It’s also easy to forget about expenses that only come up from time to time. This might include things like school uniform, or Christmas and birthday presents. With costs like these add up what you think you spend over the course of a year and split the amount across 12 months.

4. Review your spending

Now you know how much money you have coming in and where it’s going, you can look at your budget and see if there are any areas you could reduce your spending.

Could you get a cheaper mobile phone contract? Make sure you look for a new deal when your contract ends, otherwise you could end up paying a lot more than you need to. If you’re happy to keep your current phone at the end of your contract, you may be able to make big savings by opting for a sim-only deal.

It’s also worth shopping around for insurance to try and cut costs. See MoneyHelper’s guide on using price comparison sites to get the best deal on insurance.

With energy costs so high at the moment, making sure your house is well insulated is another way to save money. And it doesn’t have to cost the earth. Check out the Energy Saving Trust’s draught-proofing guide for ideas.

It’s also worth going through your budget and seeing if any costs are unnecessary. Cancel unused memberships and subscriptions.

5. Boost your income

As well as cutting costs, it’s a good idea to see if you can increase the amount of money you have coming in.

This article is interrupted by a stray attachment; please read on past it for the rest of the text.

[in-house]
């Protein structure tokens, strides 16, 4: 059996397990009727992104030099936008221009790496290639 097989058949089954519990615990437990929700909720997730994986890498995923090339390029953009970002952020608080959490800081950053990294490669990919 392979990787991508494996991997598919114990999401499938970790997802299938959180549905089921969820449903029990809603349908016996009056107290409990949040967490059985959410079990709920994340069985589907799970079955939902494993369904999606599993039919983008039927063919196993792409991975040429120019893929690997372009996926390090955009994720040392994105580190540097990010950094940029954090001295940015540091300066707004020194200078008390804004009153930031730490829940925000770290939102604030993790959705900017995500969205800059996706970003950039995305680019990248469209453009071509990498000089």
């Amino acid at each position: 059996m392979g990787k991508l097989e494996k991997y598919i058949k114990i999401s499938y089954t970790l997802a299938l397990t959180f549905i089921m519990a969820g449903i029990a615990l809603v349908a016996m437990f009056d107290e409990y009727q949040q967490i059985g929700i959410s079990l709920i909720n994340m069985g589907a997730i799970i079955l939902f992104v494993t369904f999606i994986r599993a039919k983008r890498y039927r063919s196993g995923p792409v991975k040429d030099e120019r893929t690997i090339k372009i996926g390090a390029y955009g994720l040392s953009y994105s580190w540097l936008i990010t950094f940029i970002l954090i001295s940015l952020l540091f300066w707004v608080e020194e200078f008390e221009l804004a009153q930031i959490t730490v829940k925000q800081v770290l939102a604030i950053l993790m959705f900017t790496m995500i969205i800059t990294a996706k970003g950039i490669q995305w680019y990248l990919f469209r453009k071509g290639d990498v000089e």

Approximately £19bn in benefits goes unclaimed each year. We completed a benefits assessment with more than one in three (38%) of the customers we spoke to in August 2023. On average, those customers found they could be claiming an extra £1,067. Try our benefits calculator to see if you’re entitled to extra support.

If you’re struggling to make ends meet, you may also be able to apply for a grant from a charitable organisation. Grants are available for things like:

  • ·        bankruptcy and debt-relief-order fees
  • ·        utility bills
  • ·        household appliances
  • ·        emergencies

Are others paying their fair share?

If you share bills, are others paying their fair share? Find out what to do if you’re struggling to get enough financial support from the other parent of a child who lives with you.
 
Are you being paid correctly?

Look at your payslip to make sure you’re being paid the right amount. Check you’re getting at least the minimum wage.

Find out what to do if you’re not being paid at least the minimum wage or you think your employer is taking money they shouldn’t from your pay.

It’s also a good idea to check your tax code is correct. If it’s not, you might be paying the wrong amount of tax. You don’t want to pay more than you need to and paying too little could see you landed with a hefty bill down the line. If you need help with this, get in touch.

6. Get free debt advice

If, after following the steps above, you’re still unable to cover your living expenses and debt repayments each month, it’s time to get debt advice. We can help with this.

There’s always something we can do whether that’s offering advice on budgeting or helping you with a debt solution. You may be surprised at the range of help available.

Having said that, we understand it can be nerve racking plucking up the courage to confide in someone about money worries. We’ll do everything we can to make the process as painless as possible. Find out more about what our debt advice involves.